Notice all that was missing, though, from what Denny had told them. How much did he really have to do with his daughter? And when he said he and Carla were “not together,” did he mean they were divorced? Just what were his living arrangements? Was construction his chosen career now? Had he given up on college?
Then Jeannie came over with little Deb, and Red and Abby left them alone, and by the end of her visit they knew more. He had a lot to do with Susan, Jeannie reported; he was very much involved in her life. Divorce was too expensive, for now. He shared half a house with two other guys but they were starting to get on his nerves. Sure, he would finish college. Someday.
But still, somehow, it wasn’t enough information. Oh, always there seemed to be something else—something that surely, if they could ferret it out, would at last explain him.
He stayed a day and a half, that time. Then he left, but— here was the important part—they did have his cell phone number. That number they’d dialed was his cell phone number! This changed everything. They allowed a strategic lapse of several weeks, and then Abby called him (Red hovering in the background) and invited him to bring Susan for Christmas. Denny said Carla would never allow Susan to be away on Christmas Day, but maybe after Christmas he’d bring her.
Red and Abby knew all about his maybes.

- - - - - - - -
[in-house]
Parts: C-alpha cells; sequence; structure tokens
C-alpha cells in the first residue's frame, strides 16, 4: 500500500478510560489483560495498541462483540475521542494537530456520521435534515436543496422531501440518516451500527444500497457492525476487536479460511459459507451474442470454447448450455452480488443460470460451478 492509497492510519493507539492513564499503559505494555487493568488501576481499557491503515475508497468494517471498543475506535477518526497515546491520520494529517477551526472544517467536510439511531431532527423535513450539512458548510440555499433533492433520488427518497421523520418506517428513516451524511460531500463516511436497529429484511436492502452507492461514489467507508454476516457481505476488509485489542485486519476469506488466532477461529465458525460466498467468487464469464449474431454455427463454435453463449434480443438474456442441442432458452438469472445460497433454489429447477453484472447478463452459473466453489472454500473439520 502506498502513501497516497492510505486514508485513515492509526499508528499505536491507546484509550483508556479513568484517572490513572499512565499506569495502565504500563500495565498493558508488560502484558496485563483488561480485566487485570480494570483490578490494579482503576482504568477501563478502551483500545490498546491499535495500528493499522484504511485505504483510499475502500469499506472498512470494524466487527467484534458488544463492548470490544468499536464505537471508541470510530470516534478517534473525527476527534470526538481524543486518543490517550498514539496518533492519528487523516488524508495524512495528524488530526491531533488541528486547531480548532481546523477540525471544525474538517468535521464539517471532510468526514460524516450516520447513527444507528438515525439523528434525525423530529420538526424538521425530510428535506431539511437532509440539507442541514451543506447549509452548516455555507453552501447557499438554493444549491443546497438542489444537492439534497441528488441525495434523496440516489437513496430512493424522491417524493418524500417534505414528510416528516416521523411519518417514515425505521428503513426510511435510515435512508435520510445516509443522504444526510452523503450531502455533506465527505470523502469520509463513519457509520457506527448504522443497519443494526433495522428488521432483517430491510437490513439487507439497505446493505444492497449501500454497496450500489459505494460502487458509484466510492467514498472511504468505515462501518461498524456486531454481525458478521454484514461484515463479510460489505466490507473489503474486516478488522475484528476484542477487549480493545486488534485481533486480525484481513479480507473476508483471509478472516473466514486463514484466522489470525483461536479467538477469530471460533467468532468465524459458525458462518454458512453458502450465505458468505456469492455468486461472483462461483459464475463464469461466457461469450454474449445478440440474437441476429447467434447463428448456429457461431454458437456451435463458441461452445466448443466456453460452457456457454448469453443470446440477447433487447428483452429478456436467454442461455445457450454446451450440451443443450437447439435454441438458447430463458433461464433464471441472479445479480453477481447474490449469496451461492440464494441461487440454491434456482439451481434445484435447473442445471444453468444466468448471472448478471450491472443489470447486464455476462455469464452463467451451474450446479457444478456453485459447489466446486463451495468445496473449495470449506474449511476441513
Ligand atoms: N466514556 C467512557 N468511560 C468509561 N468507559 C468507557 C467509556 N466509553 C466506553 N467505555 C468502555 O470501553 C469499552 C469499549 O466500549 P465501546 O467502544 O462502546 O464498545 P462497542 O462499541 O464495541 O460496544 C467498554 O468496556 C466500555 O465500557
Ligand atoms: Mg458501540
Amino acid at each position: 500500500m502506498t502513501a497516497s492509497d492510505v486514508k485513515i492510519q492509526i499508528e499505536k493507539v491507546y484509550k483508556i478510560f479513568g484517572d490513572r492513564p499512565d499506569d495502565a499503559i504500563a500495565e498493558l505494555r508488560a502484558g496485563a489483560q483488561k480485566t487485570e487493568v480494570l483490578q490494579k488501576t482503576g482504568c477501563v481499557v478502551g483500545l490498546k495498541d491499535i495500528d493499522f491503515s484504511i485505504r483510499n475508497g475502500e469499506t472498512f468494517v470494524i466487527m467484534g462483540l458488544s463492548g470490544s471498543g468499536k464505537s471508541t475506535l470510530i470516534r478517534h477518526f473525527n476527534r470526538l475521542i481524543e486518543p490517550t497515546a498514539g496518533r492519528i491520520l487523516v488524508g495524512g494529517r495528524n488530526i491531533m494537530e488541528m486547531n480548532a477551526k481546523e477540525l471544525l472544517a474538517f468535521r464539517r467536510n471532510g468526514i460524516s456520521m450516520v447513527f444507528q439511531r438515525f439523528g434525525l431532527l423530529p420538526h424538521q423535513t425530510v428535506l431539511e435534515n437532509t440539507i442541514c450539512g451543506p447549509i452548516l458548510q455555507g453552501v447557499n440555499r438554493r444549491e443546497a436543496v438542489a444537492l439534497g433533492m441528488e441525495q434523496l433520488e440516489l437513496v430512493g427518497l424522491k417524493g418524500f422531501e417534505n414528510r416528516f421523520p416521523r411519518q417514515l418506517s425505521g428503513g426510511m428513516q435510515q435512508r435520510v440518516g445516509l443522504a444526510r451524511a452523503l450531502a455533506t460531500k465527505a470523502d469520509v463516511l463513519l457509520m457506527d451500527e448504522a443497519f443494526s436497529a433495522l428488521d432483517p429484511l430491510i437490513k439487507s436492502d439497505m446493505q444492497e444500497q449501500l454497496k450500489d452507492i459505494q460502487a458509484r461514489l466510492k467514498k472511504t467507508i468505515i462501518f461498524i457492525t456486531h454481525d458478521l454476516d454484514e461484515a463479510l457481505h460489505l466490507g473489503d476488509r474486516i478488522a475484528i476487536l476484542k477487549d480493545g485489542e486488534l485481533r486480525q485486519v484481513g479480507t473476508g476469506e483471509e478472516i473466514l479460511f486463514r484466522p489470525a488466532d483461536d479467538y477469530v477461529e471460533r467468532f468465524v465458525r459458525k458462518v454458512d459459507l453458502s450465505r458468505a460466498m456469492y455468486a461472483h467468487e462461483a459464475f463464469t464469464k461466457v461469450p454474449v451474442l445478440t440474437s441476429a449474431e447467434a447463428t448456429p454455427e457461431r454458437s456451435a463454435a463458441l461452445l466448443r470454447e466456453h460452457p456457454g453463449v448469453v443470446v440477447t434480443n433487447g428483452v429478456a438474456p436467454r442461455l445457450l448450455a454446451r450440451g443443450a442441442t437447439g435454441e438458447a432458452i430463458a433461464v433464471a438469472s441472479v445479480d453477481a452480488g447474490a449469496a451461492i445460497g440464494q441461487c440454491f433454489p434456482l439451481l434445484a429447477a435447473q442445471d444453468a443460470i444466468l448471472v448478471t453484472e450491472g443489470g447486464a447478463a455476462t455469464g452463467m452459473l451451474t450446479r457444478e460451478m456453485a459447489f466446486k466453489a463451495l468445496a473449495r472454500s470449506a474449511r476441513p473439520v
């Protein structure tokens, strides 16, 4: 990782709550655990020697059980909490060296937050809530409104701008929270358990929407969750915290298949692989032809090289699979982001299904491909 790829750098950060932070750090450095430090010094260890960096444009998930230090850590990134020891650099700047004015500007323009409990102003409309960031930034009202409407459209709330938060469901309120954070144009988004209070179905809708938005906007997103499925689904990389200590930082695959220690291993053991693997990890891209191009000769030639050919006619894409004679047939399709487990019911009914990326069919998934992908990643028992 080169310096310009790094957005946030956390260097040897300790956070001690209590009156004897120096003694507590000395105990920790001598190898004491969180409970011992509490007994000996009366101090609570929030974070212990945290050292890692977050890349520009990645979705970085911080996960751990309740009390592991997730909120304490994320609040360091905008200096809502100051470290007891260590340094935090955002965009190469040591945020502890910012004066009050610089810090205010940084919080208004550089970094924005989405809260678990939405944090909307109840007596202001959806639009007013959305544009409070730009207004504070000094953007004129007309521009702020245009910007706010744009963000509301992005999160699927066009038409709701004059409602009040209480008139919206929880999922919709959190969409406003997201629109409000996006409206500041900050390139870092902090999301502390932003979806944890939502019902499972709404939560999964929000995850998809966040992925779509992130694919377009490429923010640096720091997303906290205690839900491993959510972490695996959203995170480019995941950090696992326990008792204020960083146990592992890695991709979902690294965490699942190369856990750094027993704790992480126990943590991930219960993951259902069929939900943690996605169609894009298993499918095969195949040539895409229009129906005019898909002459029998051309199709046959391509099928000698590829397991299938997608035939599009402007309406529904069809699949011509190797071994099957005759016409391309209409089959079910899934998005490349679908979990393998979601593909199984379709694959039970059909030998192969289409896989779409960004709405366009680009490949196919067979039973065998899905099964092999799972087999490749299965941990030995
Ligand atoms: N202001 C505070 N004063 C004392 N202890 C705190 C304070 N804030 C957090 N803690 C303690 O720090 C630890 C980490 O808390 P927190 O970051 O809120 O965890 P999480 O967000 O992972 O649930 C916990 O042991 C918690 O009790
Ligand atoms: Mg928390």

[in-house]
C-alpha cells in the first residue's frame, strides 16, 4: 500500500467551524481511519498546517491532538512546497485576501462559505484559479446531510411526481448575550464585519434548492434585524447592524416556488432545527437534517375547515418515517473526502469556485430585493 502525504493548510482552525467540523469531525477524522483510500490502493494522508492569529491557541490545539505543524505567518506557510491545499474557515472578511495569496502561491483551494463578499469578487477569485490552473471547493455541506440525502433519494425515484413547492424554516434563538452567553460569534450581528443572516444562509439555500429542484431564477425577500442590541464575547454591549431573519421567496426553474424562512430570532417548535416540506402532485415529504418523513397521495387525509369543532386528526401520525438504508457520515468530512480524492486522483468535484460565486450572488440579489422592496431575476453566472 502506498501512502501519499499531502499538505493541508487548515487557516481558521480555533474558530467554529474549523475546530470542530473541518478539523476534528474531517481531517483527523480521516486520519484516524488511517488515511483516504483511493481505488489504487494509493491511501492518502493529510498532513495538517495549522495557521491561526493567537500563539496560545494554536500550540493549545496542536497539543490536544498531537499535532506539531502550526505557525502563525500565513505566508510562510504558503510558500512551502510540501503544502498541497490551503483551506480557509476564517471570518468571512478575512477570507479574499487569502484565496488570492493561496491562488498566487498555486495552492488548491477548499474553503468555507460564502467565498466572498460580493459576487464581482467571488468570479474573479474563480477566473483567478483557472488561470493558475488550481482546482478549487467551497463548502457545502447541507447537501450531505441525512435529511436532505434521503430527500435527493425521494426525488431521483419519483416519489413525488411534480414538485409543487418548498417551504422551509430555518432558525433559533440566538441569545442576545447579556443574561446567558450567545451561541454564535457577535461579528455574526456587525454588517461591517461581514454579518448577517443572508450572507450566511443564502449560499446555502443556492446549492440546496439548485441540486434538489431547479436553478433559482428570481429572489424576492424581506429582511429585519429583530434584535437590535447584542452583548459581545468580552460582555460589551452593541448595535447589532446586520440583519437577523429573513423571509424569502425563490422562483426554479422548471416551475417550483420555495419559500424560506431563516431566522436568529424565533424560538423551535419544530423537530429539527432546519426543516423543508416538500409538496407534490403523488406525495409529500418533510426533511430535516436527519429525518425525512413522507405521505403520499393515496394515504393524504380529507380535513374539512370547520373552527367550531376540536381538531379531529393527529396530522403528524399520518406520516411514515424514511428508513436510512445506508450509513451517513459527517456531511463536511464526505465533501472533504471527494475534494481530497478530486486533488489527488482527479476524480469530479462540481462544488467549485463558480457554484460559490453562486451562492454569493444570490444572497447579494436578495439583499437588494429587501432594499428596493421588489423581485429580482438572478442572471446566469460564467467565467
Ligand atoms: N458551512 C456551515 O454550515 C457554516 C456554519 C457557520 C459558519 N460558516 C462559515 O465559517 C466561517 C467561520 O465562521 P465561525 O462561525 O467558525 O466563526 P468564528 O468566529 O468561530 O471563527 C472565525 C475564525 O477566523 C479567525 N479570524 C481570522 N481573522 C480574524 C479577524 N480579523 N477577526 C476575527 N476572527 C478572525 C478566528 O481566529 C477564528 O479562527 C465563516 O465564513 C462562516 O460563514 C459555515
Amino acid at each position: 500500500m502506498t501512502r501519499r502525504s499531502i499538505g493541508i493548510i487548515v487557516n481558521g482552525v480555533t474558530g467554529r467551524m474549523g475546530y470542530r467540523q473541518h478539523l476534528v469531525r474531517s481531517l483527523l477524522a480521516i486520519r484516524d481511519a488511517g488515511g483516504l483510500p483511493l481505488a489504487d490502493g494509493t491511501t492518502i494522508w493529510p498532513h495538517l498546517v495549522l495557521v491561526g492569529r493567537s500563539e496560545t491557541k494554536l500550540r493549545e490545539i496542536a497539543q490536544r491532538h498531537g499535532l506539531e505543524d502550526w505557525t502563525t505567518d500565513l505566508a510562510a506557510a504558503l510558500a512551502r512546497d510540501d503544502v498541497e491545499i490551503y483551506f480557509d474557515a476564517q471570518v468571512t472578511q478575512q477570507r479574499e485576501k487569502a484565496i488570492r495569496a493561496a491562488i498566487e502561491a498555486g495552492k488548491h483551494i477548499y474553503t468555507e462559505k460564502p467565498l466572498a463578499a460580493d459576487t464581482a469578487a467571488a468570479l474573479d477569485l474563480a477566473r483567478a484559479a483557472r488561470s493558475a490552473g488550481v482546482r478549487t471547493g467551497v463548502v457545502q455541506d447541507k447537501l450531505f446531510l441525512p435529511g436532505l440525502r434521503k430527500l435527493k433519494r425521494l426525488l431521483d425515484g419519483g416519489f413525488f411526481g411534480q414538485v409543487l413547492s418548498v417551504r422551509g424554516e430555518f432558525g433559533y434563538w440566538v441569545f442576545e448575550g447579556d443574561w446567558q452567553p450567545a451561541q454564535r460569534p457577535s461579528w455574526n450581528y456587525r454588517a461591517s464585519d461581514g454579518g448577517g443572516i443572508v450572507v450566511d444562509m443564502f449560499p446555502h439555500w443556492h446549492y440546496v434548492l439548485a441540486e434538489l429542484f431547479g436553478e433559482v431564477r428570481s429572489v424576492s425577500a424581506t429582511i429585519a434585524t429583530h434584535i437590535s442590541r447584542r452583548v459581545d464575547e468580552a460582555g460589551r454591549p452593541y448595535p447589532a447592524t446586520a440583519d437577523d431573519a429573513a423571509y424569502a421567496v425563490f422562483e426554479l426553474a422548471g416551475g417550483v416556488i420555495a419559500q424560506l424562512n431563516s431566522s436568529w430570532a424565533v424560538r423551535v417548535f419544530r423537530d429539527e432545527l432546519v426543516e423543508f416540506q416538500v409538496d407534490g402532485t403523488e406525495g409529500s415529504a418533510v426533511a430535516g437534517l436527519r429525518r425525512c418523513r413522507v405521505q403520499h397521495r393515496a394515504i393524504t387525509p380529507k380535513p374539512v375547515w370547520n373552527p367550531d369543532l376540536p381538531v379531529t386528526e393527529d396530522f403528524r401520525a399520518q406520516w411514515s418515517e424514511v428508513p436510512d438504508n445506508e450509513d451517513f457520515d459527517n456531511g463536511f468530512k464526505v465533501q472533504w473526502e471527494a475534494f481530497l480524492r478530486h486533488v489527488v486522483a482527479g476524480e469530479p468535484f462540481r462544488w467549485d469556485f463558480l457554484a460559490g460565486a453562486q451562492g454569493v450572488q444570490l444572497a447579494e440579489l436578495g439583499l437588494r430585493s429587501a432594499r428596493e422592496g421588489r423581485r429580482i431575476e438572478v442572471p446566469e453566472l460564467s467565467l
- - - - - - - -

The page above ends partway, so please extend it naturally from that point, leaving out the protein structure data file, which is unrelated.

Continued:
But he did it. He brought her. Christmas fell on a Tuesday that year, and he brought her down Wednesday and they stayed through Friday. Susan was a self-possessed four-year-old with a mass of brown curls and very large, very brown eyes. The eyes were a bit of a shock. Those were not Whitshank eyes! Nor were her clothes the rough-and-tumble play clothes that the Whitshank children wore. She arrived in a red velvet dress, with white tights and red Mary Janes. Well, perhaps on account of Christmas. But the next morning, when she came down to breakfast, she wore a ruffled white blouse and a red plaid taffeta pinafore very nearly as fancy. Jeannie said it made her kind of sad to think of Denny having to button all those tiny white buttons down the back of Susan’s pinafore.
“Do you remember us?” they asked her. “Do you remember coming to visit us when you were just a baby?”
Susan said, slowly, “I think so,” which of course could not be true. But it was nice of her to pretend. She said, “Did you have a different dog?”
“No, this is the same one.”
“I thought you had a yellow dog,” she said, and they traded unhappy glances. Who was it she was thinking of who had a yellow dog, and perhaps one not so slobbery and arthritic as old Clarence?
She was entranced with her cousins. (Aha! They could be the Whitshanks’ bait: fairy child Elise and rowdy little Deb.) She seemed unfamiliar with card games but soon developed a passion for Go Fish. Also, it emerged that she knew how to read. They were surprised that Carla could have reared a precocious child, but maybe that was thanks to Denny. She liked to snuggle next to Abby and sound out the words to Hop on Pop, heaving a loud sigh of satisfaction whenever she finished a page.
By the time she left, she’d lost all her reserve. She stood in front of the train station holding Denny’s hand, waving like a maniac and shouting, “Bye-bye! See you! See everybody soon! Bye-bye!”
So Denny brought her again, and then again. She had her own room now, the one that used to be the girls’ room. She drank her cocoa from a mug reading susan, and when it was time to set the table she knew where to find the alphabet plate that Denny had once used. And he, meanwhile, sat back and watched all this benignly. He was the most accommodating father. It seemed she had smoothed his edges down.